Sir Clive Sinclair has been credited with the worst gadget flop ever with his C5 electric trike back in the 1980s.
This is according to a poll of 1,000 “gadget lovers” conducted by the Gadget Show Live.
Sinclair is the inventor of one of the top home computers of the era, the ZX Spectrum (and the ZX81), but his Midas touch soon turned sour when it came to vehicles.
Anyone who lived through the 80s can’t fail to remember the Sinclair C5 (pictured above). It was a ridiculous looking white tricycle with a very low profile that ensured it was labelled a “deathtrap” by the RAC. You think motorbikes have a hard time being spotted by drivers, just imagine driving around in one of these things back in the day.
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Of course, nobody did drive around in them, because (a) they didn’t want to be a laughing stock, and (b) they didn’t want to be decapitated by some unwitting lorry driver who had more chance of spotting Shergar in the next layby than he of seeing did a C5 driver.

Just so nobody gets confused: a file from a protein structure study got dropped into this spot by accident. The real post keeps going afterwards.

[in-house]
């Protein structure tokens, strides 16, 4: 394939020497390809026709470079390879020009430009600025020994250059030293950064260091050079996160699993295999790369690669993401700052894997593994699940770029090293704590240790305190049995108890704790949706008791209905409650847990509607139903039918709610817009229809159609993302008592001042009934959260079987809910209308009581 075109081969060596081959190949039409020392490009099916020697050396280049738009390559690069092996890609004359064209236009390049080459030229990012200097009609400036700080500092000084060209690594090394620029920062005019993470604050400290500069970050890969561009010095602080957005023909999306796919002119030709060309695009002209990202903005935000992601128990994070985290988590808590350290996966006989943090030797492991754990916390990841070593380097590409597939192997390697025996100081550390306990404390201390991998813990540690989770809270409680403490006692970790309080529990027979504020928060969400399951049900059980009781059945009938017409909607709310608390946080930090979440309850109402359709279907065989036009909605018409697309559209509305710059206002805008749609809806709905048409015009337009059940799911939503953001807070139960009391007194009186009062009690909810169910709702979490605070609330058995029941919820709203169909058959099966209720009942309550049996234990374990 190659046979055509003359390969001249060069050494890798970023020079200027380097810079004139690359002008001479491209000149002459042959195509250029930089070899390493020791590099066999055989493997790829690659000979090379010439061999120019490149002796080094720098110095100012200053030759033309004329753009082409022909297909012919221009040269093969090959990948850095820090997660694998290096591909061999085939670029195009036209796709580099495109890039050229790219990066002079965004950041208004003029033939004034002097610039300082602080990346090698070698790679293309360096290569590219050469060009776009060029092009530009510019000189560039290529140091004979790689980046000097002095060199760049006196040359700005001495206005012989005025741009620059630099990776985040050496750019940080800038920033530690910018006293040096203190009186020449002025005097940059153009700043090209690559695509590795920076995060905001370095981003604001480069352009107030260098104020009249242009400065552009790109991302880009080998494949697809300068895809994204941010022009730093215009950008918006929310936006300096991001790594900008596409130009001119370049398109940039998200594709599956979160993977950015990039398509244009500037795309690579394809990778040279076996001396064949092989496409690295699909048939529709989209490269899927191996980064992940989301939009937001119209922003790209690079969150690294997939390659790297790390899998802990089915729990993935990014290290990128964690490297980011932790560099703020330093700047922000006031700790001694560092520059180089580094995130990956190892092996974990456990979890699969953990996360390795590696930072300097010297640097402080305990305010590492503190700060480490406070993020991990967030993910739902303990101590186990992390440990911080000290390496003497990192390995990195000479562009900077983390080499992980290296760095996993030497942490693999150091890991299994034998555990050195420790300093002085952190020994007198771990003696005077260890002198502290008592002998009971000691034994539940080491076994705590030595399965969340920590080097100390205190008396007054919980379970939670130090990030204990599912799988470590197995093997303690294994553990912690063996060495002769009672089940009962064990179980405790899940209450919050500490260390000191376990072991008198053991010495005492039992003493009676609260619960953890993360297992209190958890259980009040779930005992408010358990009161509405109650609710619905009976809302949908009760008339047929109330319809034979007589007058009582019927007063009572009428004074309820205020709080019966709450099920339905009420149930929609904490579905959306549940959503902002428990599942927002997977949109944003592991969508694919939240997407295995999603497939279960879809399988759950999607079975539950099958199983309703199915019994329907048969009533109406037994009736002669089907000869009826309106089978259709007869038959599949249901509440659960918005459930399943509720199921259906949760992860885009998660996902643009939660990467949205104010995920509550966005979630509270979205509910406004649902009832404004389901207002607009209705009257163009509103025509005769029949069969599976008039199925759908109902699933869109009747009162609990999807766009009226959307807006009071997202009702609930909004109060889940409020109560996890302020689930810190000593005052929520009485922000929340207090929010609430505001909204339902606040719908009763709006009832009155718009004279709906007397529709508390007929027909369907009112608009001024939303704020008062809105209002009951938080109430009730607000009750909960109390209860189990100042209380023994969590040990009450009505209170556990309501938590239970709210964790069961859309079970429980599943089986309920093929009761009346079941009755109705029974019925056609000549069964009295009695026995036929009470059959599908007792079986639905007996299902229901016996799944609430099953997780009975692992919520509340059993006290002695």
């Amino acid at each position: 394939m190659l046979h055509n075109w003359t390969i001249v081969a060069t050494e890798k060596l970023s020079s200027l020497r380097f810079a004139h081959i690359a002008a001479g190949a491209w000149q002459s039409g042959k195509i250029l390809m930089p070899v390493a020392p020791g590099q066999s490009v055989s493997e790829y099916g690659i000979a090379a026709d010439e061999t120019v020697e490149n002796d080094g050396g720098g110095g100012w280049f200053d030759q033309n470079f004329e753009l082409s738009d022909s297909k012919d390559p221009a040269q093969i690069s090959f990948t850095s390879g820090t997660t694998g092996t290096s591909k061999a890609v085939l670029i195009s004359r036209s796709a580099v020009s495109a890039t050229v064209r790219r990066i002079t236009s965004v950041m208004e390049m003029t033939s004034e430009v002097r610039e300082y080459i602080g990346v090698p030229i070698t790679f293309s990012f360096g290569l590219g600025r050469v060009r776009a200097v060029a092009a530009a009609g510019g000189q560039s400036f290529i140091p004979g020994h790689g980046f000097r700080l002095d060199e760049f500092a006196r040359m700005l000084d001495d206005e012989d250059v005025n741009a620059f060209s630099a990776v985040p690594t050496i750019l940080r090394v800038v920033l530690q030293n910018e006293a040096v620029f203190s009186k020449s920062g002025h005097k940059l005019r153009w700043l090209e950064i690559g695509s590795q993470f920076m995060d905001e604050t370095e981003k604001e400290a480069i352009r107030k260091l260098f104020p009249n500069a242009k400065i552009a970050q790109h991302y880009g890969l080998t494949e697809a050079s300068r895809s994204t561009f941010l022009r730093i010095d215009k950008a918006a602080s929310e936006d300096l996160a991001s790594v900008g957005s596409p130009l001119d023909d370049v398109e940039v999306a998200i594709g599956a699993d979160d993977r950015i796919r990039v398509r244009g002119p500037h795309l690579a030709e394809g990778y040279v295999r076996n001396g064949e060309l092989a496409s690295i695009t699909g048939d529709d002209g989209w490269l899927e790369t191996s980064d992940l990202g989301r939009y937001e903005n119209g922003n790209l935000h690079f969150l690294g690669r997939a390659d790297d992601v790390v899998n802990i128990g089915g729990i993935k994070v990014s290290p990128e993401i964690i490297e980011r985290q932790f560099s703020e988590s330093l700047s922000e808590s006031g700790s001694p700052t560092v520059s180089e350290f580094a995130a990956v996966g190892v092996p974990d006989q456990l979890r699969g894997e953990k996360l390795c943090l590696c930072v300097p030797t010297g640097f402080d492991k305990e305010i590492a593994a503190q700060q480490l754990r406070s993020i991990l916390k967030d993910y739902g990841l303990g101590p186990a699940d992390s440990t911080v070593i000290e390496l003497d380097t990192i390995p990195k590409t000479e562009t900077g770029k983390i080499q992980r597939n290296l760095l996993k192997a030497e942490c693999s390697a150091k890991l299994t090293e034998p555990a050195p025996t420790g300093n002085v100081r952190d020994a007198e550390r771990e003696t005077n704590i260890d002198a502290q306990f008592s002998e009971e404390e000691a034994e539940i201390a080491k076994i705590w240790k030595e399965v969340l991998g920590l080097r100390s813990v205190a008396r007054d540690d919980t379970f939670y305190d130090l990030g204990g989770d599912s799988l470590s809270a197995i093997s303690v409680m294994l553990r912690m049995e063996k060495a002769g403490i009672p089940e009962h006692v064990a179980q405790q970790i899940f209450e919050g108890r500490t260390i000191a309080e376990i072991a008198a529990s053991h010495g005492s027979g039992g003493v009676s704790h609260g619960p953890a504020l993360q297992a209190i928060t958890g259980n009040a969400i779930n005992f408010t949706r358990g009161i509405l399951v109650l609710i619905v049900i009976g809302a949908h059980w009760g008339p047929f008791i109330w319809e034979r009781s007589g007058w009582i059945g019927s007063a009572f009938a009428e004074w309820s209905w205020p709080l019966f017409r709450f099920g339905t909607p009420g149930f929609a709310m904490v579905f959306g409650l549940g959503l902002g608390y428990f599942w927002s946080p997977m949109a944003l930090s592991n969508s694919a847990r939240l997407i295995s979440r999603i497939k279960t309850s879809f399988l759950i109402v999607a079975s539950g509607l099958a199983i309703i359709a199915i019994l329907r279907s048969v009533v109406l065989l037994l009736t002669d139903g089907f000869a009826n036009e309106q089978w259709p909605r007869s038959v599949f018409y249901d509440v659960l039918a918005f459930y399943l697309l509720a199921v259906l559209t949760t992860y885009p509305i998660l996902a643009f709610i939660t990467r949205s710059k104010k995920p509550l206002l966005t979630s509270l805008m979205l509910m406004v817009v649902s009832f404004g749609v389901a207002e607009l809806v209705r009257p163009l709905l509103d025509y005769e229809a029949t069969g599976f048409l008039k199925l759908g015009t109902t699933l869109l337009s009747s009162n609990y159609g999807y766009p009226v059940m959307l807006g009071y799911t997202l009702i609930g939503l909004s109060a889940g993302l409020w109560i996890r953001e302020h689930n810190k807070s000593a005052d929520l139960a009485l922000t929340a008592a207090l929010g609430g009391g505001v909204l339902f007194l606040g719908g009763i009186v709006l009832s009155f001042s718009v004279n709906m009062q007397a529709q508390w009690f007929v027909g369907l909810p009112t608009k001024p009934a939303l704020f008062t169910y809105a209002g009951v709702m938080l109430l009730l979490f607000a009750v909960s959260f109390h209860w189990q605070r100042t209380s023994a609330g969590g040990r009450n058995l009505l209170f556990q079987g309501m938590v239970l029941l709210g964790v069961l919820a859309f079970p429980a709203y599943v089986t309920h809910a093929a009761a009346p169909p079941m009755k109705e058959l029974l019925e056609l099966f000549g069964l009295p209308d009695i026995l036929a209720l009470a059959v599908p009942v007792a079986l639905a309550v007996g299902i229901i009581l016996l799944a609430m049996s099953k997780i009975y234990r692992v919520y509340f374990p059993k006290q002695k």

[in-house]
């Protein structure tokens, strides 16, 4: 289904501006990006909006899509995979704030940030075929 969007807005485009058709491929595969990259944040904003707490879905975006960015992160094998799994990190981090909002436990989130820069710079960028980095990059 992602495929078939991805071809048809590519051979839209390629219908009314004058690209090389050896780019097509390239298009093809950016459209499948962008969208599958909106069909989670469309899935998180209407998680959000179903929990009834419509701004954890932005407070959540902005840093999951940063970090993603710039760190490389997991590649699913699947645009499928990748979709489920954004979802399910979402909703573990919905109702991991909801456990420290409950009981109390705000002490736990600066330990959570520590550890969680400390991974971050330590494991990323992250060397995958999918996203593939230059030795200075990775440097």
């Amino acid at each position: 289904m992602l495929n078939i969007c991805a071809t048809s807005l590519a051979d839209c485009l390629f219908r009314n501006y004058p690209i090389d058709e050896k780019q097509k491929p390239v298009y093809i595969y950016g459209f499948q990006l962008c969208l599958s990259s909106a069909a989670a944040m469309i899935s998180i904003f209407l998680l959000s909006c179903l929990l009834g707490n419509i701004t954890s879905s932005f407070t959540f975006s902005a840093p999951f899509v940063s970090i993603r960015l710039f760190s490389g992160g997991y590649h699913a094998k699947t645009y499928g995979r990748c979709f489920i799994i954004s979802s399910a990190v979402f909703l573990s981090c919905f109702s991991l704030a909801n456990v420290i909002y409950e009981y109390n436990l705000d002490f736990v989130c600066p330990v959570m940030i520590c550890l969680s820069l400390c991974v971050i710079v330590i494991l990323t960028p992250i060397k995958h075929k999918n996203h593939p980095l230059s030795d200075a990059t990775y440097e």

So what were the other entries in the gadget hall of shame?
Betamax – the alternative to VHS that went the way HD-DVD did more recently – only came in at number three, losing out to Rabbit mobiles, which was number two. That seems very odd as we don’t even remember Rabbit, a location-specific mobile phone service.
Another big consumer tech flop, the MiniDisc, resides at number four, followed by the Laserdisc.
And the only console to make the top ten is next, the Sega Game Gear.
The remainder of the top ten consists of the “squarial,” a square BSB satellite “dish,” the Amstrad E-mailer telephone (“Sugar, you’re fired”), and pizza scissors (a spatula/scissors Ronco-style combination kitchen device which is actually still available to buy today, unbelievably).
Oh and the final entry at number ten is the DAT or digital audio tape, another Sony oldie like the MiniDisc.
Of course, not all of these inventions were terrible along the lines of the C5 or pizza scissors. Betamax was a superior video format to VHS, in fact, and the MiniDisc was quite a cool invention too – both failed on the marketing fronts, though.
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